5. Oct 29, 2012 #5

    Dousi

    Dousi

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    Thanks to all for your answers!

    I know that its easy to step ud from 3 to 4-axis cnc, but I don't know if I should spend the money for the lathe or not. I will go CNC because its more fascinating to me, and I'm an Automotive Engineering Student, so I have acces to all the programs needed to draw and programm the machine. I also have the knowledge to build and operate the cnc, and I can operate an manual mill and lathe too, learned it in my apprenticeship.

    I wasn't thinking about a special engine when I wrote this, I just meant the camshafts and crankshafts for all those engines that I'm gonna build.

    I will, as I'm gonna build it from ground up, not based on a commercially available machine.

    is it only the quality of the surface wich bothers you, the 4-axis couldn't handle? I think this should be doable with the mill, when proper machined?

    greetings
     
  6. Oct 29, 2012 #6

    Tin Falcon

    Tin Falcon

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    commercial cams and crankshafts are usually ground. If you make a grinder for cams and cranks machining to 2 to 5 thousands oversize then finish grinding could give the best results. or mill to size then hand polish.
    sounds like you have a good foundation and a good grasp of what you are doing.
    I guess the next question is what size/scale engines are you planning and what size machines are you building.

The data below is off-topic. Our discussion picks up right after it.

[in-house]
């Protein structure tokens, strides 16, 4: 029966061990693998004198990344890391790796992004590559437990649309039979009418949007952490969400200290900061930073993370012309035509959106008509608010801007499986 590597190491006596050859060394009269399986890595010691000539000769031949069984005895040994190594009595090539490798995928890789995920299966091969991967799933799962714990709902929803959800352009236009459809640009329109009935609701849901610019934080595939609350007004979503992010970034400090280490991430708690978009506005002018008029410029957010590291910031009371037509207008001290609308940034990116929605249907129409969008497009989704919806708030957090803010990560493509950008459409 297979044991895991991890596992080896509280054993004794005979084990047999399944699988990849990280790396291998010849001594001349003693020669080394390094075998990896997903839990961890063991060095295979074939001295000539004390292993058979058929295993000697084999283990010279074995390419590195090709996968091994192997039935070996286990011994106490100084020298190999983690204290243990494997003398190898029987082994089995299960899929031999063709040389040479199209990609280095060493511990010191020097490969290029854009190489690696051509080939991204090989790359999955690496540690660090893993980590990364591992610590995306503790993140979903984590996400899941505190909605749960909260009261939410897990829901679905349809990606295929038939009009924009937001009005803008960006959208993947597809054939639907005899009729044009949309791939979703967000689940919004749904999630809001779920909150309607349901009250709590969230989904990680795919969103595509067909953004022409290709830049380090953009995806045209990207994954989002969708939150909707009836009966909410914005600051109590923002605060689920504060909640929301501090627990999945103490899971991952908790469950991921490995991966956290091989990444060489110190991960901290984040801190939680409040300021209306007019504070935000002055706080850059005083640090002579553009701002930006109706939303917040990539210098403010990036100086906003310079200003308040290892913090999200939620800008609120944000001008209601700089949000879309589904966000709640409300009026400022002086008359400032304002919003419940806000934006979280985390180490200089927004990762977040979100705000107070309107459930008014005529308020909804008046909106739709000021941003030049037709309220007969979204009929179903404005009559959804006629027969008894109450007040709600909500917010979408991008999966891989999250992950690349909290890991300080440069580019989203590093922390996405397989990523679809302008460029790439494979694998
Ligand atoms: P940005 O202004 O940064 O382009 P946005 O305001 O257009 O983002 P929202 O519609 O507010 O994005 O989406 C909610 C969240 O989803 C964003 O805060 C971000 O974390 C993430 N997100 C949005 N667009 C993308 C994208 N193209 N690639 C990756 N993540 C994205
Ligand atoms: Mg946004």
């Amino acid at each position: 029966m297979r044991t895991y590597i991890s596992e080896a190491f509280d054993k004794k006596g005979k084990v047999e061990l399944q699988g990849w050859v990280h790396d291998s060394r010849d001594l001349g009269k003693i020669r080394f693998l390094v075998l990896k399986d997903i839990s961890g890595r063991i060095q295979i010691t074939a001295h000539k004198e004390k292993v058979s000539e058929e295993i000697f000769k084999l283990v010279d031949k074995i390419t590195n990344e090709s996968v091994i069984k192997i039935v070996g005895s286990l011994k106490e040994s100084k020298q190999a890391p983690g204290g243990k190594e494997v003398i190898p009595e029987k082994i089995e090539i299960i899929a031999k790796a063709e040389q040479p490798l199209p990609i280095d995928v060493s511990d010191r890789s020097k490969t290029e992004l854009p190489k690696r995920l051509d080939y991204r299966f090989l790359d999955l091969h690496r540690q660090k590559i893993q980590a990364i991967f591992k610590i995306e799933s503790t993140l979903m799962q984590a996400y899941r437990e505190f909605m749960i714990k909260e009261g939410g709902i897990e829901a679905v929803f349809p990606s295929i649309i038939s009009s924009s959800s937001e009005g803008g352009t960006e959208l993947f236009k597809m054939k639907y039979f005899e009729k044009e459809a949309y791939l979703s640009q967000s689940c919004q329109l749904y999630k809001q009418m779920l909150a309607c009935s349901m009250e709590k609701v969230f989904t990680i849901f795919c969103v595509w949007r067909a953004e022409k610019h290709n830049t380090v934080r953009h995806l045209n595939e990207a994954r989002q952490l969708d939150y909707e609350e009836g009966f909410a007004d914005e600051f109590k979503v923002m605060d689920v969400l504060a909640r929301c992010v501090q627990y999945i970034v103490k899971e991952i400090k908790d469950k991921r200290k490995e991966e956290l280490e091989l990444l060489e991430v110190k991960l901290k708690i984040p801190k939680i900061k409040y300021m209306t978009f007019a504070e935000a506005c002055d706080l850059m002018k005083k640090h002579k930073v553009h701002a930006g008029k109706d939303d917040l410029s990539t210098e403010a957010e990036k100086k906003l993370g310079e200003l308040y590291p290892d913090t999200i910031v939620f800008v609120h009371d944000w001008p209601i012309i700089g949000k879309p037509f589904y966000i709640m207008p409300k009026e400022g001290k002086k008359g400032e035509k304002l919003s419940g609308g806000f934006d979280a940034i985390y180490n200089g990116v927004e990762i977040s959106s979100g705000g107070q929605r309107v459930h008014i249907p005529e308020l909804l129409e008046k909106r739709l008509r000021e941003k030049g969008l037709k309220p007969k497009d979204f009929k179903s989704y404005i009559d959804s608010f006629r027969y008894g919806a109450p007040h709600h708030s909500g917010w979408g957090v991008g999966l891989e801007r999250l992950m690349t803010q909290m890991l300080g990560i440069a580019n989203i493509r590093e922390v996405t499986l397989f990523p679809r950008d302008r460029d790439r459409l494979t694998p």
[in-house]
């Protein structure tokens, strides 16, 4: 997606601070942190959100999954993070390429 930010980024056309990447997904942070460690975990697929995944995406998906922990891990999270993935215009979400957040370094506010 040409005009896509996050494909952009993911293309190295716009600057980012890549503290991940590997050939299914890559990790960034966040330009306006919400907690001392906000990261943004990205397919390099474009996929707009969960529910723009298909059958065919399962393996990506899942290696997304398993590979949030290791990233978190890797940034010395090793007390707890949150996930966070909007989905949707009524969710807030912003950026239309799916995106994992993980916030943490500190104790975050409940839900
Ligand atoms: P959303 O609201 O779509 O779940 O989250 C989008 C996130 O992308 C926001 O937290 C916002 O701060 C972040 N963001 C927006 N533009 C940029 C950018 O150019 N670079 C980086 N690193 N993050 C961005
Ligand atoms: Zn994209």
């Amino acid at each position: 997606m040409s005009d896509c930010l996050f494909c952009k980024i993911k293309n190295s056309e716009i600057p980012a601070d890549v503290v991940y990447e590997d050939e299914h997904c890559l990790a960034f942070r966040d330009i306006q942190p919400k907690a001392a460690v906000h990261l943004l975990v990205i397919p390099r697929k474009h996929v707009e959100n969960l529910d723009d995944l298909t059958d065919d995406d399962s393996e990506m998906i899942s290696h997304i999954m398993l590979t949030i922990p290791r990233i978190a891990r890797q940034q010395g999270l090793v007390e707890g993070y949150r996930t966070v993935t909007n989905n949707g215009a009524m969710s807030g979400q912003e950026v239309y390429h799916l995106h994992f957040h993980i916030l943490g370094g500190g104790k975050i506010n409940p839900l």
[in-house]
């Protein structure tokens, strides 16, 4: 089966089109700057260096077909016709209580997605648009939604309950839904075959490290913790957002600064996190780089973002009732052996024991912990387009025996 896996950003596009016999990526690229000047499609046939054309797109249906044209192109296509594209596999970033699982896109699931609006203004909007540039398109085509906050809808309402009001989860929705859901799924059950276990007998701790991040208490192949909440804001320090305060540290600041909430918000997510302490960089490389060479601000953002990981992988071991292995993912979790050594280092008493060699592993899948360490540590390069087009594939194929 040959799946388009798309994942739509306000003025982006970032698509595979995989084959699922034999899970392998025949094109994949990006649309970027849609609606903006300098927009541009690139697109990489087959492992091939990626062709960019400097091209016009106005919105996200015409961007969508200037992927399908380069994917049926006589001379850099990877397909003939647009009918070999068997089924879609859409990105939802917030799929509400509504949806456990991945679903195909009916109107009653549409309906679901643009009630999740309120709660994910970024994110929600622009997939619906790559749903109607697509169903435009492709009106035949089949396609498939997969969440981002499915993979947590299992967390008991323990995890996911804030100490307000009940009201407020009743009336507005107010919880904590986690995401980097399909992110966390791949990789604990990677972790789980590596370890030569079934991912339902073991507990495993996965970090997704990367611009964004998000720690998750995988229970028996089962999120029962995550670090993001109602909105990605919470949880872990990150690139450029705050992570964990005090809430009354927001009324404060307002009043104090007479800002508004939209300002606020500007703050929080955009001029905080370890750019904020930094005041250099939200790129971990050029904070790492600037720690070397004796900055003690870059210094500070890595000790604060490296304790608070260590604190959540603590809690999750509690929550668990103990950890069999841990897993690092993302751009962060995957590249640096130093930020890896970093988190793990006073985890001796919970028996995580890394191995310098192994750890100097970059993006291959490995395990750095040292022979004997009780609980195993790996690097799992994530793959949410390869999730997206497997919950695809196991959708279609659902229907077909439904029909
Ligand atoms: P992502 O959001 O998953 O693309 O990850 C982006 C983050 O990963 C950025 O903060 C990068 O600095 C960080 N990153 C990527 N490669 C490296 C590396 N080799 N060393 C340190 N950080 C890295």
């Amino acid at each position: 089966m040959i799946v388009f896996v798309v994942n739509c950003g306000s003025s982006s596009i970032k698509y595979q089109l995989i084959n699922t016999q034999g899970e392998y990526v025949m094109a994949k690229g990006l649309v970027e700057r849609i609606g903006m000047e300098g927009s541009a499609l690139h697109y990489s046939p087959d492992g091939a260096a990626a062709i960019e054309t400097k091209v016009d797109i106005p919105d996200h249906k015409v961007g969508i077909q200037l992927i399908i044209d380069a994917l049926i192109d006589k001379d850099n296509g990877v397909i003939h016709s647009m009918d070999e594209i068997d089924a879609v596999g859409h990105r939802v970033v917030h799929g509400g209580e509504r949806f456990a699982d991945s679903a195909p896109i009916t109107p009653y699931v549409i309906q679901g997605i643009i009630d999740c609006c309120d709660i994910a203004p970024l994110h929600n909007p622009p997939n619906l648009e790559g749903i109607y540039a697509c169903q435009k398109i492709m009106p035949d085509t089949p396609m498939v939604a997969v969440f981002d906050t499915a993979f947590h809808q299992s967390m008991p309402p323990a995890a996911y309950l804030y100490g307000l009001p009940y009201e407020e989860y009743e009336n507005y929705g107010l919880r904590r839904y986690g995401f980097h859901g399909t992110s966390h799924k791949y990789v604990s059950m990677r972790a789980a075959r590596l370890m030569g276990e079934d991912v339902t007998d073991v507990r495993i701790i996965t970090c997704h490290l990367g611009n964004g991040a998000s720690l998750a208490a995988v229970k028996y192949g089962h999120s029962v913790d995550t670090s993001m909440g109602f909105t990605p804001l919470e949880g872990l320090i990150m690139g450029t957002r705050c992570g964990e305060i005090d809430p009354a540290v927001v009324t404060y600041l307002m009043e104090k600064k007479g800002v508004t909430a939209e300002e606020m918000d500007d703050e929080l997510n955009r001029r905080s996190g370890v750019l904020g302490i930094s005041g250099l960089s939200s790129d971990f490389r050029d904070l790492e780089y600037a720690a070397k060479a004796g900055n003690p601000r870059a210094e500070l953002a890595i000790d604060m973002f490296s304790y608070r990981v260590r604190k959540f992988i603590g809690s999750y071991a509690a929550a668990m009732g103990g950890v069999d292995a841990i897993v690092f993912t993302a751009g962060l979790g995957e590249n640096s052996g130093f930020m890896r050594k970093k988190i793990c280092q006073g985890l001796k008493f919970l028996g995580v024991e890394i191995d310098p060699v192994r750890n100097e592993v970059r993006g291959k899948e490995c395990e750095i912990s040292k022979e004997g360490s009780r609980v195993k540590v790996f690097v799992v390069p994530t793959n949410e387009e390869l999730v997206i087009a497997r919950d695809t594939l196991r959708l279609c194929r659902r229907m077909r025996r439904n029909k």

I put together a small cnc lathe for IIRC $350 US It uses the same computer and controller as the mill.

    I see nothing wrong with using commercial machines or parts as a foundation for your project will likely save time and possibly money. but this is your journey your choices.
    I put together a getting started in cnc thread in the cnc area you may find it helpful. I am US based so suppliers are US based.
    Tin
     
  7. Oct 30, 2012 #7

    kuhncw

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    Florian, what size mill are you planning to build?

    When you speak of a 4th axis, I think of a stepper driven rotary table or indexing device. Are you perhaps considering something like a motor driven lathe headstock and spindle mounted on the mill table? Something like that might take the place of a lathe.

    Regards,

    Chuck Kuhn
     
  8. Oct 30, 2012 #8

    dieselpilot

    dieselpilot

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    A lathe is a requirement in my mind. So many parts are cylindrical and would be much more difficult to produce on a mill. Many engines have been built on a lathe alone, but I've seen very few with just a mill. I just added a 4th axis to my small CNC mill, and hope to take my projects to the next level, but it can all be done without a CNC 4th axis.